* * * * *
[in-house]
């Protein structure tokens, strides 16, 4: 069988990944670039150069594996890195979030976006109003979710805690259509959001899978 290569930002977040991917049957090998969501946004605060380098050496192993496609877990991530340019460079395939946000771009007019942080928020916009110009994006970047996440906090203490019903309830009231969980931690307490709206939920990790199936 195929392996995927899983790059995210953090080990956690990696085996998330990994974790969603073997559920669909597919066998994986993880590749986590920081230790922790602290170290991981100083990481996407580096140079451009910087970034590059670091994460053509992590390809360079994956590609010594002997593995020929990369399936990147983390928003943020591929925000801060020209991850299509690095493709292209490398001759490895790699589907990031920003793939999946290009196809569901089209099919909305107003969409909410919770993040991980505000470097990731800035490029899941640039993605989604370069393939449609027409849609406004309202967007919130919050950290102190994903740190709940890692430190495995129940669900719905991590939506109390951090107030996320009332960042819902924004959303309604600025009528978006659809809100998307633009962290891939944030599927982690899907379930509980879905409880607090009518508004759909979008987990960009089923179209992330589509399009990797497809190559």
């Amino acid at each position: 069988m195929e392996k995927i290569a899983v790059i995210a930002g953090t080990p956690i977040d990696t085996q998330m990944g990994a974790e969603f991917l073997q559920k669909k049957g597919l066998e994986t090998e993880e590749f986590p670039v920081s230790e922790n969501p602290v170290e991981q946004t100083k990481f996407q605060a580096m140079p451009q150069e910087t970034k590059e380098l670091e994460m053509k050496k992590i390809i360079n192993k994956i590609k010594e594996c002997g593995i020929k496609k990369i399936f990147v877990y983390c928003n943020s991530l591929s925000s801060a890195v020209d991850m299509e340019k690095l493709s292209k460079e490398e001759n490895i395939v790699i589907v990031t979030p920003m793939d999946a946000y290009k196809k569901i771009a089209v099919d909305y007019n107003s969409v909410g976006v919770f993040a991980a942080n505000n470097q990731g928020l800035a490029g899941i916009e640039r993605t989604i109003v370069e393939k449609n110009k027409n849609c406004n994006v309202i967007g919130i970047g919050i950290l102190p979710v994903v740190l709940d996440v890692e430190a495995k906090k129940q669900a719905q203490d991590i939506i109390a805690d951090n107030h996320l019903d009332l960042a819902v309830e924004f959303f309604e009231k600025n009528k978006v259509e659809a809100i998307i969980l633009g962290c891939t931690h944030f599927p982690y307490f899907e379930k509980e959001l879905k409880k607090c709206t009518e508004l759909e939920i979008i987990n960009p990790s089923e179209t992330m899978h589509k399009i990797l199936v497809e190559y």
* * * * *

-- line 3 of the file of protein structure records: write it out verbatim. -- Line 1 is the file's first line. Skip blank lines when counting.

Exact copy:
């Amino acid at each position: 069988m195929e392996k995927i290569a899983v790059i995210a930002g953090t080990p956690i977040d990696t085996q998330m990944g990994a974790e969603f991917l073997q559920k669909k049957g597919l066998e994986t090998e993880e590749f986590p670039v920081s230790e922790n969501p602290v170290e991981q946004t100083k990481f996407q605060a580096m140079p451009q150069e910087t970034k590059e380098l670091e994460m053509k050496k992590i390809i360079n192993k994956i590609k010594e594996c002997g593995i020929k496609k990369i399936f990147v877990y983390c928003n943020s991530l591929s925000s801060a890195v020209d991850m299509e340019k690095l493709s292209k460079e490398e001759n490895i395939v790699i589907v990031t979030p920003m793939d999946a946000y290009k196809k569901i771009a089209v099919d909305y007019n107003s969409v909410g976006v919770f993040a991980a942080n505000n470097q990731g928020l800035a490029g899941i916009e640039r993605t989604i109003v370069e393939k449609n110009k027409n849609c406004n994006v309202i967007g919130i970047g919050i950290l102190p979710v994903v740190l709940d996440v890692e430190a495995k906090k129940q669900a719905q203490d991590i939506i109390a805690d951090n107030h996320l019903d009332l960042a819902v309830e924004f959303f309604e009231k600025n009528k978006v259509e659809a809100i998307i969980l633009g962290c891939t931690h944030f599927p982690y307490f899907e379930k509980e959001l879905k409880k607090c709206t009518e508004l759909e939920i979008i987990n960009p990790s089923e179209t992330m899978h589509k399009i990797l199936v497809e190559y």